5.Temple Cowley is galvanised by a major new employer
It is hard to miss the dramatic new Centrica building and it has helped to redefine Temple Cowley among younger tenants who previously sought to live in St. Clements, Headington or Jericho. Now some prefer to live locally and walk to work at one of the many good employers in the area. The nearby David Lloyd gym helps too. A typical property would be a 1-bedroom apartment with a study recently let for £795 (Photo E).

6.Record rents in burgeoning Bicester
Momentum is building. The large new Sainsbury’s just off Sheep Street is due to open this summer, creating 500 new jobs; the new Bicester Village extension has been signed off and will create 30 new outlets; the Kingsway development is growing; and excitement is building about the improvements to Bicester Town station. The result is stronger demand for living closer to London and Oxford than you can in Banbury. We let a lovely 2-bedroom apartment for £950 just outside Bicester (Photo F) which is new territory for this area. 2-bedroom houses in Langford village are letting for £825-875.

7.The new tuition fees are not hindering student demand
We froze the rents on our student portfolio for the 13/14 academic year in a deliberate move to engage with the first cohort of students who face the new higher tuition fees all the way through. Strong bursts of letting in December and February leave our stock over 95% let for September start dates. Student accommodation in Oxford has become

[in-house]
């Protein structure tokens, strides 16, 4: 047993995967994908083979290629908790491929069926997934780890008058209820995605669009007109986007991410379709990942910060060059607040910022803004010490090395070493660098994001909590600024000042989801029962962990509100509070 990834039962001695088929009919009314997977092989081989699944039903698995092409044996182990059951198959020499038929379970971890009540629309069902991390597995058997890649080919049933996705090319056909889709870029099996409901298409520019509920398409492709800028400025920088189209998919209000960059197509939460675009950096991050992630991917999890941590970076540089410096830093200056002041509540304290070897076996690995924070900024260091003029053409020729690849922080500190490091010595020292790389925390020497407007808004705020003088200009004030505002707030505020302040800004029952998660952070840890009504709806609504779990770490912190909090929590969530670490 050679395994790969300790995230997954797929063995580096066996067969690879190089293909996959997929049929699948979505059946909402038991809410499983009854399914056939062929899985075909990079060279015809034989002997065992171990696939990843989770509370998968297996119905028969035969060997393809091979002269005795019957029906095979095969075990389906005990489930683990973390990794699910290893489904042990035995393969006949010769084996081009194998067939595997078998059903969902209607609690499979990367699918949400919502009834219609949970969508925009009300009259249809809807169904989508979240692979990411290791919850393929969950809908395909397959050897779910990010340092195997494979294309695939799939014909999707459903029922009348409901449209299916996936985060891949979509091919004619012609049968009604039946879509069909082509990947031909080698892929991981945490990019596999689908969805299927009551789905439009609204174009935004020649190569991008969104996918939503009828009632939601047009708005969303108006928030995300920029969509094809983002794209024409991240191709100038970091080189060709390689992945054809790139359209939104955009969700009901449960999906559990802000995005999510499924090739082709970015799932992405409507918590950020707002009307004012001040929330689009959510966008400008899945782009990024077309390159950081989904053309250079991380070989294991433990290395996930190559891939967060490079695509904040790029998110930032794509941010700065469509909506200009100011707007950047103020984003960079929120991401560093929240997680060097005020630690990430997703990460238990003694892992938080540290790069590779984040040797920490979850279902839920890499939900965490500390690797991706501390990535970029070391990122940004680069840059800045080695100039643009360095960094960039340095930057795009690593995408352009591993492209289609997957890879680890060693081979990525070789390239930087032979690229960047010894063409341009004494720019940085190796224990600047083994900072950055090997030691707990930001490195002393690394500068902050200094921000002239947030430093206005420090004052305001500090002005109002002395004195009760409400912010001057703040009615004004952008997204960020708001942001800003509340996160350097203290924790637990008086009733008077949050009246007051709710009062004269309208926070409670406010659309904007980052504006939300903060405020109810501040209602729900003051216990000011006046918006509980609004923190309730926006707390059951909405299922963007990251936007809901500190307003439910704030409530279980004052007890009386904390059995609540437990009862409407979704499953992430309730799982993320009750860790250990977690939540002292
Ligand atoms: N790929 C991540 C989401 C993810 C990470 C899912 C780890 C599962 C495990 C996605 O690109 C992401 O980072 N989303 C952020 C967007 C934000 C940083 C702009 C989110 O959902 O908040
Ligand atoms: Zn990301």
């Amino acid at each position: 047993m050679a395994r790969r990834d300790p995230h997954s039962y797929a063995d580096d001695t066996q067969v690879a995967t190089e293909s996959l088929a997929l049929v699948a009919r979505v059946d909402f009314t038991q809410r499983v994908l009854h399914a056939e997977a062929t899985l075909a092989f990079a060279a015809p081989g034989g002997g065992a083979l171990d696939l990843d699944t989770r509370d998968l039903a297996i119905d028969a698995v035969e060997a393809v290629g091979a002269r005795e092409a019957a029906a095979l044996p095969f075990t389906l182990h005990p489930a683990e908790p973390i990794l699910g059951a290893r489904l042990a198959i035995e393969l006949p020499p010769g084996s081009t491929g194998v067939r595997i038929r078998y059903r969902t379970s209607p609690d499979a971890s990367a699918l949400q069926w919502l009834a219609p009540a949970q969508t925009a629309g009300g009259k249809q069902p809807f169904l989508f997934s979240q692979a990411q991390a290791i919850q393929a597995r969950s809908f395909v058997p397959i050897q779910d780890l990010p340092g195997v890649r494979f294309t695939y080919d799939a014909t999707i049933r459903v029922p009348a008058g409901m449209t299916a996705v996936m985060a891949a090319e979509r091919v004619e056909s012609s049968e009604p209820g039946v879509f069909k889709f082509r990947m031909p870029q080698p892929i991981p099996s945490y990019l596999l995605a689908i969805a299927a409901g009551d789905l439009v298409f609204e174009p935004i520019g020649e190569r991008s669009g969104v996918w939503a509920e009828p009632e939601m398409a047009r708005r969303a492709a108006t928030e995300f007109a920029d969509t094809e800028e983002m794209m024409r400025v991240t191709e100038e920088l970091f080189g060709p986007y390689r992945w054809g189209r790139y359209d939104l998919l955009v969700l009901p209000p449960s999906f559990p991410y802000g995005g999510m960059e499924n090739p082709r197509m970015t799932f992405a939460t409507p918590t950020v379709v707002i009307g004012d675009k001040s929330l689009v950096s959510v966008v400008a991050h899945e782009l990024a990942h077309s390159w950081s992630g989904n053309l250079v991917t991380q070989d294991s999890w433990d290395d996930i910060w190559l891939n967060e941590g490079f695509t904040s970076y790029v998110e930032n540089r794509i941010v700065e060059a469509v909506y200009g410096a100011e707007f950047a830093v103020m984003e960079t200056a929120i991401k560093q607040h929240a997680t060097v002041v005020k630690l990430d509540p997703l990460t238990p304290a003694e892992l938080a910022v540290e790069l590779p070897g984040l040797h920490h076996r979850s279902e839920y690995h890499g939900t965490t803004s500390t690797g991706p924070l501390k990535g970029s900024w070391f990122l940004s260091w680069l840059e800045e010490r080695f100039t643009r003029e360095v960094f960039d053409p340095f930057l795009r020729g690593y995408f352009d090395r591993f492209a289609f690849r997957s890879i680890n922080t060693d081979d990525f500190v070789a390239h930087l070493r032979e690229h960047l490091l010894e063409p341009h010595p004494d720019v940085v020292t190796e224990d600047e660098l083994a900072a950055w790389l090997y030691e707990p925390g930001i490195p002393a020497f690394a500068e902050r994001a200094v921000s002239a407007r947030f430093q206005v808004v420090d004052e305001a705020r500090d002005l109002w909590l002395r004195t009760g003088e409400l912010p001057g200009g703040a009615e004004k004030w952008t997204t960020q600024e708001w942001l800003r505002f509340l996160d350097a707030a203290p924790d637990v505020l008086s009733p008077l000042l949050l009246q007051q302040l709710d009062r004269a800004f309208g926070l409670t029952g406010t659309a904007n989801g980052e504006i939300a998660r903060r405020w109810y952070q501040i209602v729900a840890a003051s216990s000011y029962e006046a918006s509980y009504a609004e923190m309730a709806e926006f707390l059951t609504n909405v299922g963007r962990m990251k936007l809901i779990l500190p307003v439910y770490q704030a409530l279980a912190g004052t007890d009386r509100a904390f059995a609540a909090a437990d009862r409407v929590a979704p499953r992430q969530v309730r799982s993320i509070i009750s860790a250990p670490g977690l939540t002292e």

political and sensitive (Port Meadow, St.Clements car park, etc). So far we see many undergraduates and their parents voting with their feet by choosing good quality rental houses in which the students can live like a ‘family’ with their friends.

8.Thatcher’s positive legacy in the rental world
Putting to one side Margaret Thatcher’s more famous successes and failures, her Government transformed the rental industry by introducing the Housing Act and the Assured Shorthold Tenancy (AST) in 1988. It unblocked a market stymied by the draconian Assured Tenancy which made it very hard for landlords to regain possession of their properties. The AST brought common sense and fluidity to an industry which both depends and thrives on flexibility. Landlords became less nervous about tenants refusing to pay the rent or leave and tenants benefitted from more choice as more landlords chose to let.

9. How will the Private Rental Sector change? Follow the latest at
A Common Select Committee is asking if the PRS is fit for purpose as it expands and what, if any, legislation is needed. We are capturing the public briefings of main stakeholder on our blog at Yes, some of it is quite dry, but if you’re a landlord or tenant it might affect you as issues as broad and dramatic as rent caps, compulsory tenancies and regulation are being discussed. Finders Keepers has made a submission to the Select Committee on how to move the PRS forward and we await the final report which is due in July

And finally…
Less fun in the sun. Our web traffic from Cyprus jumped 90% in Q1 – time to come home?
Opportunistic. A sales agent new to letting calls to ask for our rent valuations for a scheme they are visiting. Nice try.
Charming. A (male) tenant to our (female) property manager at a Check-In: “You’re a woman, you’ll know about washing machines…”.

1. Job Seekers Allowance claimant levels in Oxfordshire in Jan 2013 were 1.6% of 16-64 year olds while the national average was 3.8%
2. All rents are per calendar month and marketing rents
3. Internal Finders Keepers figures based on a revolving portfolio of renewed and re-let tenancies, 3/12 to 3/13.
4. Have we mentioned that we acquire, renovate, furnish, let and manage property?
5. A new law in 2013 which aims to make IFAs focus more on giving impartial advice and less on selling products for which they receive commission.